By on March 4, 2008

mythbusters.jpgTesla's Spitfire Spinmeister wants to set the record straight on all the "myths" surrounding the Tesla Roadster. To that end, Daryl Siry has started a "Mythbusters" section on the company's web site blogs (no word on what Discovery Channel thinks about this). The first myth exposed: the Roadster won't have airbags. The second myth: the Roadster is a converted Elise. Daryl points out that the Roadster shares about seven percent of its parts with the Elise, while Lamborghinis share up to 10 percent with Audi. [NB: Lambo and Audi are all part of the same company, while Lotus and Tesla are separate entities.] The third myth is… wait a minute… there is no third myth. So Siry would "love to hear your thoughts on other myths to address in future installments." How about it, folks? Since we know Daryl reads us, he'll see any Tesla myths you list here. Hell, he might even respond (in his own special way). And just to show how fair-minded we are, we won't mention the myth that TTAC would get a test drive (started by Siry on this very site, posted March 26, 2007 at 3:56 ) or The Mother of All Tesla myths: production will start in summer 2007.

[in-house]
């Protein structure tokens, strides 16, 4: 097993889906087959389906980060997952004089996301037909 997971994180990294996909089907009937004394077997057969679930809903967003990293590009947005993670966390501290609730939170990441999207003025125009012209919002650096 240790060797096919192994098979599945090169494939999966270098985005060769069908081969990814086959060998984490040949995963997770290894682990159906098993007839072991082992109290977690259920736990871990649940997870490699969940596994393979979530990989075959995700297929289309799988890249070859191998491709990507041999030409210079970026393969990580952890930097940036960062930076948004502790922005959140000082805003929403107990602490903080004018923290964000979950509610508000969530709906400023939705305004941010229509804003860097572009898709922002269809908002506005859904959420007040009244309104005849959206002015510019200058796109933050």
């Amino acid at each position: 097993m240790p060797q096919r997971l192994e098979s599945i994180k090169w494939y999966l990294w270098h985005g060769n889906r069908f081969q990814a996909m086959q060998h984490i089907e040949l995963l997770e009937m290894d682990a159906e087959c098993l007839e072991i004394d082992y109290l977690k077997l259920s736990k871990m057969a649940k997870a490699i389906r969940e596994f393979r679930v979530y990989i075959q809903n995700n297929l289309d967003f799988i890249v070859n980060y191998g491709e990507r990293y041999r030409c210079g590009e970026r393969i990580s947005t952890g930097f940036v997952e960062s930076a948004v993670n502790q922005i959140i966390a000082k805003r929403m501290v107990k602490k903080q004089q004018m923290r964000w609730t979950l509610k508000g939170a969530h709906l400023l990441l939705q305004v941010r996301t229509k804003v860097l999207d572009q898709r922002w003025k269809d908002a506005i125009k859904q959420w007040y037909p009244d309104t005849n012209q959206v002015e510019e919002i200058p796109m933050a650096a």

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12 Comments on “Tesla Birth Watch 37: We Ain’t Afraid of No Myths...”

  • avatar

    Treehugger has a twenty-five minute video of a blogger riding with Elon Musk in the only Tesla released so far.

    According to Musk, they’re switching to a single-speed transmission. Also, they claim over 200 mile range, they expect the batteries to last 100K with a decline in range at 70K.

  • avatar

    How about the one about how they are starting funding for a second car because without such funding they will go bankrupt years before profitability on the Tesla?

  • avatar

    Oh OK, how about this corollary myth:
    The Tesla’s passenger side airbag will splat your little kid or little old granny into a greasy pancake.

  • avatar

    DeLorean’s ghost called. He wants his Lotus-platform posterboy status back.

  • avatar